# Harrison Chapman

## Linear Algebra I: Homework 6

Due: Friday, September 29, 2017
1. Using a formula called Jacobi’s formula, we can deduce that for any square matrix $A$,

where $\exp(A)$ is the matrix exponential discussed in homework 5. Suppose that a matrix $M$ is not invertible. Is $\exp(M)$ invertible? Explain.

Based on the formula, we know that $\det(exp(M)) = e^{\mathop{\rm tr}(A)}$. No matter what $\mathop{\rm tr}(A)$ is, $e^{\mathop{\rm tr}(A)} > 0$. So $\det(exp(M)) \ne 0$, meaning that $exp(M)$ is invertible.

2. Suppose $ad - bc \ne 0$. Let $\vec u = \begin{pmatrix}a\\c\end{pmatrix}$ and $\vec v = \begin{pmatrix}b\\d\end{pmatrix}$.

1. Can $\vec v$ be a multiple of $\vec u$? Explain your answer.

If $\vec v = \lambda \vec u$ for some scalar $\lambda$, then $b = \lambda a$ and $d = \lambda c$. But then $ad-bc = \lambda ac - \lambda ca = 0$, which the problem says isn’t the case.

2. Let $\vec x$ be a vector in $\mathbb R^2$. How many ways are there to write $\vec x$ as a linear combination of $\vec u$ and $\vec v$? Explain your answer.

The number of ways to write $\vec x$ as a linear combination of $\vec u$ and $\vec v$ is the same as the number of solutions to the equation,

Since the determinant of the matrix is not zero (as $ad-bc \ne 0$), it is invertible. So, there is only one solution $\vec y$ and hence exactly one way to write $\vec x$ as a linear combination of $\vec u$ and $\vec v$.

3. Let $B = (\vec e_1, \vec e_2)$ be the standard basis for the vector space $\mathbb R^2$. Suppose

is a linear transformation and that $L(\vec e_1) = \begin{pmatrix}1\\1\end{pmatrix}$ and $L(\vec e_2) = \begin{pmatrix}2\\1\end{pmatrix}$.

1. Compute the matrix of $L$ using the basis $B$.

The matrix $% $. Plugging in we get that

2. Compute the trace of your matrix from (a).

$\mathop{\rm tr}(L_B) = 1+1 = 2$.

3. If $ad-bc \ne 0$, then

is a basis for $\mathbb R^2$. Compute the matrix of $L$ using the basis $B'$.

The matrix $% $, where $\vec g$ is $L(\vec u)$ written as a column vector with respect to the ordered basis $B'$ and $\vec h$ is $L(\vec v)$ written as a column vector with respect to $B'$.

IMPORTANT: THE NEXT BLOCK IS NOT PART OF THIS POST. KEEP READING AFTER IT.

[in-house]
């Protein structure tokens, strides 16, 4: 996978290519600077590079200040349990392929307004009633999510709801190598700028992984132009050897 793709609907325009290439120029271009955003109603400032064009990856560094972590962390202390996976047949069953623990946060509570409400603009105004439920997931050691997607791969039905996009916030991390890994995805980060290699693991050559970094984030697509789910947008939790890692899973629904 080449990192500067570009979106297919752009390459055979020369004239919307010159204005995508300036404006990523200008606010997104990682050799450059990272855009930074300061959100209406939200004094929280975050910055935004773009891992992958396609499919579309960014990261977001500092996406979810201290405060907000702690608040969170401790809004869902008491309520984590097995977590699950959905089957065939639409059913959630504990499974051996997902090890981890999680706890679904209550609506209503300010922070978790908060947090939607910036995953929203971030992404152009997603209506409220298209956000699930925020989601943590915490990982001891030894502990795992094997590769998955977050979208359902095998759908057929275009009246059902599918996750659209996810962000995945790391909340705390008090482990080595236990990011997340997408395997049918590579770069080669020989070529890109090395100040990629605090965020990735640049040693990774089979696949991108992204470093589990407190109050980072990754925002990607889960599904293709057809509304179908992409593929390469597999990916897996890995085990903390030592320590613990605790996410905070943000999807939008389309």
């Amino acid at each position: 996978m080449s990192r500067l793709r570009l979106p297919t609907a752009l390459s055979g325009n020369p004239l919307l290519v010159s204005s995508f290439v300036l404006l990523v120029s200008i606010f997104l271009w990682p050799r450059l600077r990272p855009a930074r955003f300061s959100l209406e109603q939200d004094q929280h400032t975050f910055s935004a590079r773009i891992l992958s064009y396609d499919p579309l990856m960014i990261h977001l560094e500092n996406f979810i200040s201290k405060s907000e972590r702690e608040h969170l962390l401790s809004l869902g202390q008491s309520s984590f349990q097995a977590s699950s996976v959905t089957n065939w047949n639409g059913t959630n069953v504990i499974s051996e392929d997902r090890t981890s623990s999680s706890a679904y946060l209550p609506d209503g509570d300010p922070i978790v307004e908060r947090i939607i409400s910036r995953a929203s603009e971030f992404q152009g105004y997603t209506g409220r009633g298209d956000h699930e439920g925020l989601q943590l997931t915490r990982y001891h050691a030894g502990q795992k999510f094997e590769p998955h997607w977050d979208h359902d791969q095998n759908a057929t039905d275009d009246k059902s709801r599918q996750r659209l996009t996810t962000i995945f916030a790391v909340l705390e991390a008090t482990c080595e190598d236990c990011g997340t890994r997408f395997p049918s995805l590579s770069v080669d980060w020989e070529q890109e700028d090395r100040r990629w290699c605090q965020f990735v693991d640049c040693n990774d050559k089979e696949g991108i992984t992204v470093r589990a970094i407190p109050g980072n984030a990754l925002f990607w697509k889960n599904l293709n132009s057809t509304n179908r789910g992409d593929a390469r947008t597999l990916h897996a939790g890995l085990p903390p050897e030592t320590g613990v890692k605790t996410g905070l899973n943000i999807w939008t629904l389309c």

We can use our matrix from (a) to find out a few things. $L(\vec u) = L_B\vec u$ and $L(\vec v) = L_B\vec v$ (this is what it means to have a matrix for a linear transformation). How does one then write $L_B\vec u$ as a column vector with respect to $B'$? Remember that

means that $s\vec u + t\vec v = L_B\vec u$. In other words, that means that

is the solution to the equation $A\vec g = L_B\vec u$, where

Since $ad-bc \ne 0$ we know that $A$ is invertible, so $\vec g = A^{-1}L_B\vec u$. Similarly, $\vec h = A^{-1}L_B\vec v$. So,

This answer is fine, as is the answer where each entry is calculated out. But you might also notice that we can write $L_{B'}$ a little more succinctly as the matrix product,

4. Compute the trace of your matrix from (c).

You can use an explicit matrix formula for (c) to find out the answer here. But you can also use properties of trace:

4. Find the value of $a$ for which

is in the set

Remember that asking if a vector is in a span is the same as asking if it can be written as a linear combination of the spanning vectors. But this is just a question about matrices! So, we rephrase the question in terms of an augmented matrix, and apply Gaussian elimination. We only need to get to row echelon form, since we don’t care about the actual solution, only “how many” there are.

For this augmented matrix to have a solution, the last row has to be only zeros. That is, we need that $0 = -10-3a+2(14 +2a)/5$.

So the vector $\vec v$ is in the span only when $a = -2$.